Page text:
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Mercury Lamp Recycling

Fluorescent and high intensity discharge (HID) lamps contain mercury, a potent nerve toxin. Mercury can harm the brain, liver, and kidneys and can cause developmental disorders in children. When lamps and other products containing mercury are placed in the trash, the mercury can find its way into the air, water, and soil. In water bodies, mercury can bio-accumulate in the food chain. More than 40 states have issued advisories warning pregnant women and young children not to eat certain fish that may be contaminated with mercury.

All mercury-containing lamps, regardless of the amount of mercury, should be handled as a hazardous (“universal”) waste and stored carefully to avoid breakage. There are no non-mercury fluorescent or HID lamps available. Green tip or low-mercury fluorescent lighting contains less mercury, but should not be placed in the trash. NEWMOA has conducted several projects to advance recycling of fluorescent lamps.

From 2002-2005 NEWMOA supported outreach to electrical distributors and commercial property managers to promote fluorescent lamp recycling. This Project produced the following guidance materials:

  • Identifying Lamps that Contain Mercury
  • Electrical Distributor Outreach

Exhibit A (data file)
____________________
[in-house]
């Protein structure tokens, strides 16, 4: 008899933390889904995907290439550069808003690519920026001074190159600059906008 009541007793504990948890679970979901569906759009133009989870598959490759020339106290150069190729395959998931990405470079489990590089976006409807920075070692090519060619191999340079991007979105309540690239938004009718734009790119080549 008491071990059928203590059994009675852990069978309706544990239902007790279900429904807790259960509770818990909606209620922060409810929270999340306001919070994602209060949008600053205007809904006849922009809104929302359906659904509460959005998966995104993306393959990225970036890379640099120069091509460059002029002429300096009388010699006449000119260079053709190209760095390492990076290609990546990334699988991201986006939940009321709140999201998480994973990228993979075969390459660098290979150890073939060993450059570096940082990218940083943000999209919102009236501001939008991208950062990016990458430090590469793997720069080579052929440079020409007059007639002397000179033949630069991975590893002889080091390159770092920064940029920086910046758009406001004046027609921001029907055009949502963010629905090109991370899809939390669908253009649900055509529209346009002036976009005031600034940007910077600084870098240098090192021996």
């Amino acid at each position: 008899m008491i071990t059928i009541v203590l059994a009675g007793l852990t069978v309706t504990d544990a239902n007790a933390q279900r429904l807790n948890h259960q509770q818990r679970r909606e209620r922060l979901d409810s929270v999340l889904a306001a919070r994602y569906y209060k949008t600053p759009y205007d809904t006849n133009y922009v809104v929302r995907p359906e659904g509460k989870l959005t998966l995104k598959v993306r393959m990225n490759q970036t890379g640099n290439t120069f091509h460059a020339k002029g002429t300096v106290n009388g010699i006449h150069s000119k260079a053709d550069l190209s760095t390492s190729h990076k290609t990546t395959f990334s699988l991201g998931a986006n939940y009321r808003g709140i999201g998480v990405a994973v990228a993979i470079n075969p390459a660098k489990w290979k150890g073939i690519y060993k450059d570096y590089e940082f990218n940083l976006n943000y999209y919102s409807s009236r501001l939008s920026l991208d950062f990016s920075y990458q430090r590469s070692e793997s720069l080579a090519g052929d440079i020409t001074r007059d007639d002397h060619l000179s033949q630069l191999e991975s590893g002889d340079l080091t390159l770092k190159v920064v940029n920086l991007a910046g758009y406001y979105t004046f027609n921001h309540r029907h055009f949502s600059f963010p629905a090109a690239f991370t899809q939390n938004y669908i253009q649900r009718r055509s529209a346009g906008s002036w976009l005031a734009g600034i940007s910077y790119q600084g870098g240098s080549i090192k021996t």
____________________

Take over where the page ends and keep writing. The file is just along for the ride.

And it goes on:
• Commercial Property Manager Outreach
  • Other Outreach Materials/Resources

Terri Goldberg, Executive Director of NEWMOA, joined Bruce Gellerman of the radio program “Living on Earth” to talk about the environmental benefits and impact of fluorescents and recycling the bulbs in 2007.

In 2009, NEWMOA prepared the report, Review of Compact Fluorescent Lamp Recycling Initiatives in the US and Internationally, funded under a contract with the Massachusetts Department of Environmental Protection (MassDEP).

In 2021, NEWMOA completed a research project on the state of recycling and diversion of mercury-containing lamps in Massachusetts. The Report includes made recommendations on how to increase the recovery and safe management of mercury-containing lamps in the state. This work was funded by the Massachusetts Department of Environmental Protection (MassDEP).